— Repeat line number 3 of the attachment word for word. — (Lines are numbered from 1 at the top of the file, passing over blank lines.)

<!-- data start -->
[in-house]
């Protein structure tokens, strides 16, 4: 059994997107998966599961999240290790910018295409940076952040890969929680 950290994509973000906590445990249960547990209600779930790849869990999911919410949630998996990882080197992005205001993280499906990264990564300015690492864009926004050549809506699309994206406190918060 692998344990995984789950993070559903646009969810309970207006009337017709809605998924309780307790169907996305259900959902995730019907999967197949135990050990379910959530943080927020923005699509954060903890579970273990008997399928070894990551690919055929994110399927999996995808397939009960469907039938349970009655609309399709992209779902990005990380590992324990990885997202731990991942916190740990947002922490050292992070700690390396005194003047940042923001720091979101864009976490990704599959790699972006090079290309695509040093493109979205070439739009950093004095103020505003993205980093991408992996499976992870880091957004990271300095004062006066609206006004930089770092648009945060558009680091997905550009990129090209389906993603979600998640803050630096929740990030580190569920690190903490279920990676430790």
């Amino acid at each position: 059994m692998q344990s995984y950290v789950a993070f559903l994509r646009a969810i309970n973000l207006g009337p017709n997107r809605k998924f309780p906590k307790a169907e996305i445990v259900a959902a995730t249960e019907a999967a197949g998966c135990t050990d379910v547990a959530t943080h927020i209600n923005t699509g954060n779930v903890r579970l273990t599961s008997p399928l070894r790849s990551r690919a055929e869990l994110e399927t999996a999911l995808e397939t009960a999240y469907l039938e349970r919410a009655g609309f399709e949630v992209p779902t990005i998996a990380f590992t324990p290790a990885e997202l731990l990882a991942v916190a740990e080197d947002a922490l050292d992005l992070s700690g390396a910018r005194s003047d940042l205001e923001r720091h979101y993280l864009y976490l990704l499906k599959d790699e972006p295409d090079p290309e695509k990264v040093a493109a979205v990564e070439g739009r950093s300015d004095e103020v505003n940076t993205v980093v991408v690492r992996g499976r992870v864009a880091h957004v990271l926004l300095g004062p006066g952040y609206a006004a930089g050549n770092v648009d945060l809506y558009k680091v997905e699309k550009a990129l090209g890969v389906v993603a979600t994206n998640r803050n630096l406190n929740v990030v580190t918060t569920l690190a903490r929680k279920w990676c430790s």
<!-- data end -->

């Amino acid at each position: 059994m692998q344990s995984y950290v789950a993070f559903l994509r646009a969810i309970n973000l207006g009337p017709n997107r809605k998924f309780p906590k307790a169907e996305i445990v259900a959902a995730t249960e019907a999967a197949g998966c135990t050990d379910v547990a959530t943080h927020i209600n923005t699509g954060n779930v903890r579970l273990t599961s008997p399928l070894r790849s990551r690919a055929e869990l994110e399927t999996a999911l995808e397939t009960a999240y469907l039938e349970r919410a009655g609309f399709e949630v992209p779902t990005i998996a990380f590992t324990p290790a990885e997202l731990l990882a991942v916190a740990e080197d947002a922490l050292d992005l992070s700690g390396a910018r005194s003047d940042l205001e923001r720091h979101y993280l864009y976490l990704l499906k599959d790699e972006p295409d090079p290309e695509k990264v040093a493109a979205v990564e070439g739009r950093s300015d004095e103020v505003n940076t993205v980093v991408v690492r992996g499976r992870v864009a880091h957004v990271l926004l300095g004062p006066g952040y609206a006004a930089g050549n770092v648009d945060l809506y558009k680091v997905e699309k550009a990129l090209g890969v389906v993603a979600t994206n998640r803050n630096l406190n929740v990030v580190t918060t569920l690190a903490r929680k279920w990676c430790s």